West Surrey Area
Museums & Art Galleries
Christmas Lunch at Waverley Abbey
December 5th 2016
Fifty nine members attended a Christmas lunch at Waverley
Abbey House, which is situated between Elstead and Farnham.
We met in their lounge area for mulled wine before going upstairs for a
short talk about the history of the house, which was presented by a
member of their staff. It was a sunny, winter’s day and the views
from all the windows were stunning, creating an appropriate back drop
to our talk.
The whole site is a conservation area. Early records show that
the now ruined Cistercian Abbey on the banks of the river Wey was built
under the auspices of the Bishop of Winchester, around 1128. The
spot chosen is typical of Norman monasteries, by a slow flowing river
providing ready water and fish. The site was much larger than the
ruins now suggest and the current Waverley Abbey House was built
centuries later in the grounds of the northernmost part of the Abbey,
Under Henry VIII and the dissolution of the monasteries, the site was
gifted to a friend of the king, in 1536. The first Waverley Abbey
House was very likely partly erected from Abbey stones.
Apparently some stone was also taken to help build another local,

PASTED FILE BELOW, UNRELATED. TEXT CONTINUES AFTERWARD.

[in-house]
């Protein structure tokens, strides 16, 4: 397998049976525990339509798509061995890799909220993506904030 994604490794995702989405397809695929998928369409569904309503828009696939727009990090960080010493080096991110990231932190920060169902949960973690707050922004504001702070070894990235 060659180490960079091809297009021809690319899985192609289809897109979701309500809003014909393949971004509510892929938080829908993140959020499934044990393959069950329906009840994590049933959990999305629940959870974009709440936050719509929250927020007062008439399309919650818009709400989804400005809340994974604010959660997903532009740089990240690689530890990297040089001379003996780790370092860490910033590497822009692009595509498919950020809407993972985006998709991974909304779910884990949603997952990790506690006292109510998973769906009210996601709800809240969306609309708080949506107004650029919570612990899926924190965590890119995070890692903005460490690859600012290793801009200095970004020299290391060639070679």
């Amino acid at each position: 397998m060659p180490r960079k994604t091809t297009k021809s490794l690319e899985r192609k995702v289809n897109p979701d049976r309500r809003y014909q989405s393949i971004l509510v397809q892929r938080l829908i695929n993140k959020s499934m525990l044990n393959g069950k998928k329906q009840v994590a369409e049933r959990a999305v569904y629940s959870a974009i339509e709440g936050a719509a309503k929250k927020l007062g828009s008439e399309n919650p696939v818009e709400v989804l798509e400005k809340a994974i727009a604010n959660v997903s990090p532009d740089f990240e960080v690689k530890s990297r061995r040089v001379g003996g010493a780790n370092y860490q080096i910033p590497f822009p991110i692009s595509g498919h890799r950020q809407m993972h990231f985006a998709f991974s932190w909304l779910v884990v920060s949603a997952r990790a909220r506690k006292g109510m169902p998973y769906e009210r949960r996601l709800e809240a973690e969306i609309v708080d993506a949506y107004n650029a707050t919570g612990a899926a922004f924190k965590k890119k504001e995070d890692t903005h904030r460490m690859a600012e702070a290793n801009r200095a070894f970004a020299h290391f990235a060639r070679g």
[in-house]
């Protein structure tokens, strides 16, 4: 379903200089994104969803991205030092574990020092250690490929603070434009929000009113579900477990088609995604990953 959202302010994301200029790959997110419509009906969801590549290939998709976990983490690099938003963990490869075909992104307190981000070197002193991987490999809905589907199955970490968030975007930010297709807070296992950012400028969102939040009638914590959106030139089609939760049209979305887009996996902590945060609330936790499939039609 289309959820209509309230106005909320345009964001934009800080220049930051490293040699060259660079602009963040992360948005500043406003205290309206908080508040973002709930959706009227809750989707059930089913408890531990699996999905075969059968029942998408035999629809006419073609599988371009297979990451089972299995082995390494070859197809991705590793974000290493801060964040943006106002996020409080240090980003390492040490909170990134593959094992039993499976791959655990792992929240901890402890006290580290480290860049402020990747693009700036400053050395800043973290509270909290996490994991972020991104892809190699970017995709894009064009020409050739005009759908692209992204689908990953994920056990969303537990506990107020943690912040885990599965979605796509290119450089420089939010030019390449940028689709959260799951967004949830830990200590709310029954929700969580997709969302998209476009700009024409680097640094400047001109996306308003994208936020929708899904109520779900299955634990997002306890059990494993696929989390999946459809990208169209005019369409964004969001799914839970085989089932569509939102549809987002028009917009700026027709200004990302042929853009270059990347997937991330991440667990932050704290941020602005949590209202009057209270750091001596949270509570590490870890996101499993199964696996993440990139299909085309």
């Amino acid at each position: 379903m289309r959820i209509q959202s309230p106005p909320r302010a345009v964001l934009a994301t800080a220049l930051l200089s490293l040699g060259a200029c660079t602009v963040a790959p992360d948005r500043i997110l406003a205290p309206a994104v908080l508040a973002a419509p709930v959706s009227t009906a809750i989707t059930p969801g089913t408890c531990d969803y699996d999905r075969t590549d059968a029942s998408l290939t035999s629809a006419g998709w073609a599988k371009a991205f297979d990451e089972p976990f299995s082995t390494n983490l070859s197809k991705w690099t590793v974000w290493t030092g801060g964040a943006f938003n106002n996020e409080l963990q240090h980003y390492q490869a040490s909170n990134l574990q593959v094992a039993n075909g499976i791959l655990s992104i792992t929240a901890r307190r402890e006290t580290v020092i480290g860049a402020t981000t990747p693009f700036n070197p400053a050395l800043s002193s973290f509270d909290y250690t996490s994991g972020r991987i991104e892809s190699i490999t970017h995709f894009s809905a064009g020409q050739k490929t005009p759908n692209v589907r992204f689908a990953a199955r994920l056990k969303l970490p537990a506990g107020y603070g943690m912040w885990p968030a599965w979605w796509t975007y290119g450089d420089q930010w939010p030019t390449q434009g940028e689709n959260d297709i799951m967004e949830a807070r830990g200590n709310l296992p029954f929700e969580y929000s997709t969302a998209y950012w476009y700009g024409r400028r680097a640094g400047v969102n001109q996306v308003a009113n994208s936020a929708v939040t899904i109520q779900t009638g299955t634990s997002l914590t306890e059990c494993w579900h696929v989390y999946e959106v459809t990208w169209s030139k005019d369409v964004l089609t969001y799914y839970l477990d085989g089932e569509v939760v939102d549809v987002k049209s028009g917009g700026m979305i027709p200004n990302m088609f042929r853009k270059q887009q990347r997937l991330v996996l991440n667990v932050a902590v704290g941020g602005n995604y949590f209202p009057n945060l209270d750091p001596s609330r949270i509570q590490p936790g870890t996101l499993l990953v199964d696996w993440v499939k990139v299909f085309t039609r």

country house, Loseley Park. This is where the present Lord
Lieutenant of Surrey, Michael More-Molyneux resides.
The current House is Georgian and Grade 2 listed. Since the 18th
C the building has changed ownership several times and notable people,
such as Florence Nightingale, who was related to one of the owners,
visited frequently. During the Second World War it was used as a
military hospital and the women of the family nursed injured military
personnel. In fact they never lost a patient and were presented
with appropriate awards, medals and citations, as a result. After
the war the house fell into disrepair until the Baptist Missionary,
Selwyn Hughes, developed it into what we see today via his Christian
Charity CWR, which studies Christianity in the current world.
Hughes died in 2006 and people still recall his influential talks and
refer to his writing.
The ruins of the original Abbey still stand and are sometimes used in
films; for example, Tom Cruise arrived by helicopter recently to shoot
one of his latest films. The old Abbey is now owned by English
Heritage and the whole environment is quite breathtaking.
After our talk on the origins of the House we had Christmas lunch and
then coffee later in the lounge. Members relaxed and completed
this year’s quiz on Surrey and Cranleigh, which was designed by John Wright, who was also our
official photographer. Staff who work in the house are all
helpful and from them we caught the peaceful, calming atmosphere.
Perhaps a return could be in the offing?
Liz Trickett and Gwen Wright
Members welcomed with mulled wine ....
.... then after enjoying a festive lunch